Lastest firmware for our platform is 7.1.52.1176 and lastest driver for our platform is 8.1.0.1191 (BETA)

    As tested with my system. It look like lastest firmware 7.1.52.1176 working with 8.1.0.1191 driver extremely well both Windows 7 SP1 and 8 RTM.

    Intel Core i7 3960X C2 SR0KF @3.3GHz ASUS RAMPAGE IV EXTREME BIOS 3602 03/15/2013 16 GB GSKILL ZL 9-9-9-24-1T @1600MHz Quad Channel HIS HD7979 1050MHz GPU 1500MHz DDR5 120GB OCZ VERTEX 3 SATA 6Gbps ASUS 24X DVD Corsair AX750 WINDOWS 8 PRO X64 6.2.9200.16384 RELEASE

  8. #8
    ROG Guru: Brown Belt Array HalloweenWeed's Avatar
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    I became aware of this when I researched a driver for my new Zenbook. Using a quick Google search i put together this summary:

    Intel Management Engine Interface is a software interface system for Intel's VPRO remote access technology. VPRO is a chip in the mobo that can communicate and be activated even when the computer is off, even without external RAM, and can be used to initiate a restore cycle to rebuild the OS to original state (using the restore partition). It is designed for use with remote session software, to be used with OEM (or enterprise) technical support. IMEI is the OS software component of this, to be used when the computer is booted.

    I uninstalled it on my Zenbook and every time I boot now I get 'Windows failed to install driver' with NO info on what device it was, and I have no yellow "!" triangle on any devices in device manager. FYI.
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  9. #9
    Super Moderator - Coderat Array Nodens PC Specs
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    Quote Originally Posted by Reaptor View Post
    Thanks Raja, but do I need the ME driver, when every "dynamic" or onthefly adjustment is turned off in the BIOS?

    I'm trying to get the lowest DPC latencies and ISRs, because I want a somewhat "real-time" OS for audio and video applications. So I've configured my BIOS, Power Management, Clocks and OS for FULL STATIC performance.

    Do I need Intel ME driver in this case?
    You should have the driver installed anyhow. It won't affect DPC/ISR. Since I see you using Win8 and since I am actively troubleshooting DPC/ISR issues currently these are the facts for dropping DPC latency:

    Disable EIST and C-States.
    Disable Power saving features on PCI-Express cards, USB devices and Network NICs.
    Disable any NIC you are not using.
    Disable bluetooth if you are not using it.
    Use HPET as the only timer. (bcdedit /set useplatformclock true) while HPET is enabled in UEFI.
    Disable dynamic ticks (bcdedit /set disabledynamicticks on).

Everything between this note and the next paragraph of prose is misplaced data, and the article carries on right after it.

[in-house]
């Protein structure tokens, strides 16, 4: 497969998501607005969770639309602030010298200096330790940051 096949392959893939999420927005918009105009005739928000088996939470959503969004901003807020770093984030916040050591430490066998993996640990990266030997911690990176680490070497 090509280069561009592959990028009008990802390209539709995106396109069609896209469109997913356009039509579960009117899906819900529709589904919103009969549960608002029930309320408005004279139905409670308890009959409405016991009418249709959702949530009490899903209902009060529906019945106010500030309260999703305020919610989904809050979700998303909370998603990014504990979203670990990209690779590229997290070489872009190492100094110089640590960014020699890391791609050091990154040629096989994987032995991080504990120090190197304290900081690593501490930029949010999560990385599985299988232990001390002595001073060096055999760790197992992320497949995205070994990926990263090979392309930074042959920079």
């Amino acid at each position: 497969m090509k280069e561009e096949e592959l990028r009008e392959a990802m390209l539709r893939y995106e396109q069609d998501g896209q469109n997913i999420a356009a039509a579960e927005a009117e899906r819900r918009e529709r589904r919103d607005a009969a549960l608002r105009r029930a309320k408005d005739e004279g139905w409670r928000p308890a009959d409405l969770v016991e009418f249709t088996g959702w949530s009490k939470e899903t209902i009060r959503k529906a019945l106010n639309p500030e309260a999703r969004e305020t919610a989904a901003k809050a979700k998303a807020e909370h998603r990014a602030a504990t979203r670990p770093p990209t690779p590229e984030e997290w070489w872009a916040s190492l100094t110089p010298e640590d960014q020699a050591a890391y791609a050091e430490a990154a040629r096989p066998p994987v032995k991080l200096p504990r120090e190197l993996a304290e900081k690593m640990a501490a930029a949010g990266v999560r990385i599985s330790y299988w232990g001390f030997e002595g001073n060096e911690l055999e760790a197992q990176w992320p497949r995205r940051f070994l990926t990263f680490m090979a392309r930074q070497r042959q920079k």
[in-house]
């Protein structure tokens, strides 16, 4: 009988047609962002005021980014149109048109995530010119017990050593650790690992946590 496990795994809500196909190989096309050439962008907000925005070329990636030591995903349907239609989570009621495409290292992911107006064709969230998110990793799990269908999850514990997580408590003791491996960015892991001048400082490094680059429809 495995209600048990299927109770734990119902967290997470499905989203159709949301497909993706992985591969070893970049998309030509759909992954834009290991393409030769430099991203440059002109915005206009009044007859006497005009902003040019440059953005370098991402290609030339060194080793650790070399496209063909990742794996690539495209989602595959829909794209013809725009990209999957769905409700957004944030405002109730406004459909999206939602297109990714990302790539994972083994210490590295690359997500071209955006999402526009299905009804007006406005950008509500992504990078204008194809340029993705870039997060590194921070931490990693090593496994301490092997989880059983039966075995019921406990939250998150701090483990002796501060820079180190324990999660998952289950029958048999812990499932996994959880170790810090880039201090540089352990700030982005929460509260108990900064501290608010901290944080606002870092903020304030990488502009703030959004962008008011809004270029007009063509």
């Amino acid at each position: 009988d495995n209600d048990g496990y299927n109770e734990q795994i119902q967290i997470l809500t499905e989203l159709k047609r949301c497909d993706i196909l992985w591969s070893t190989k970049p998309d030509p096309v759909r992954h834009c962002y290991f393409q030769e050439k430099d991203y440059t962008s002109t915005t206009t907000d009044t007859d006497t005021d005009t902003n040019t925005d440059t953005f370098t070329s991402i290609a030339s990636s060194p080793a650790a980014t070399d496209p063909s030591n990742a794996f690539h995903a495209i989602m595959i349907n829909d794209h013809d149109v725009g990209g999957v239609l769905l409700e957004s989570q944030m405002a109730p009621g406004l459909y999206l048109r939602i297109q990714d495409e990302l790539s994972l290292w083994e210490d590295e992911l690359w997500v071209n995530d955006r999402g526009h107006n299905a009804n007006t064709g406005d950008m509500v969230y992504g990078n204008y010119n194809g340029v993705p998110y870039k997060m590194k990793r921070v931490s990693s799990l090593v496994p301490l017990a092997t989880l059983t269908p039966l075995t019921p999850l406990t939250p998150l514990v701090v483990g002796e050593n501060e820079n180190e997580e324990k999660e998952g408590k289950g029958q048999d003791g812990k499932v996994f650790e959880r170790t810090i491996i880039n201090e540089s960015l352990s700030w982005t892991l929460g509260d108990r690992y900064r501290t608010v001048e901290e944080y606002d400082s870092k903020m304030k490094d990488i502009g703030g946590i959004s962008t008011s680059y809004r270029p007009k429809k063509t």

Will all the above I am able to get down to <20 microseconds DPC latency BUT there are spikes caused by Win8 immature drivers.

    In my performance analysis so far Video and Network drivers on Win8 are the biggest source of of DPC latency spikes.
    Click image for larger version. 

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    You can notice where the spikes happen and at what functions (unfortunately I don't have symbols for the nvidia driver -- the bad side of being small fish:P).

    PS Do not use the DPC Latency Checker to check your latency it doesn't handle the Win8 changes in Interrupt requests. Use WPA/xperf if you know how to use it or latencymon which is almost accurate (Latencymon causes several spikes itself so only rely on it when you can't use WPA/xperf).

    EDIT: If you have abnormal spikes or very high average after doing the above, let me know and I'll tell you how to create a trace so you can upload it somewhere and I can take a look at it.
    Last edited by Nodens; 10-09-2012 at 08:24 PM.
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  10. #10
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    Nodens, until now I've tested DPC/ISR with the latest LatencyMon. It looks similar to your analysis. nvlddmkm.sys and dxgkrnl.sys have the highest peaks (around 400 to 500 microseconds). If I remember correctly I had almost the same result on my old system (Phenom X4 940, W7, GTX470). At this point I only would like get rid of this nvlddmkm.sys spikes and the page faults (Can I rely on this result depending page faults?), which LatencyMon is showing. Did you post your results on any Nvidia-related forum ? I'm sure this is the Nvidia driver.

    I have done all of the optimizations you've mentioned and tried different other things. For example I have tried to put my 1394b (my audio interface RME Fireface 800 is connected to this card) PCIe on other slots, where the card didn't work at all.

    Could you please explain how the new interrupt structure works in W8 ? I've heard all devices are using only one interrupt.

    Anyway, I'll reinstall W8 again (ohh, how I love this ...), download WPA xperf and test again - definitely for the last time - I have a lot of work to do.

    Is this the right thing for W8 to get WPA xperf ? :
    http://msdn.microsoft.com/en-us/wind.../hh852363.aspx

    I'm happy that there is somebody else who also needs to have a snappy pseudo-real-time-OS Hopefully we can solve the Nvidia issues.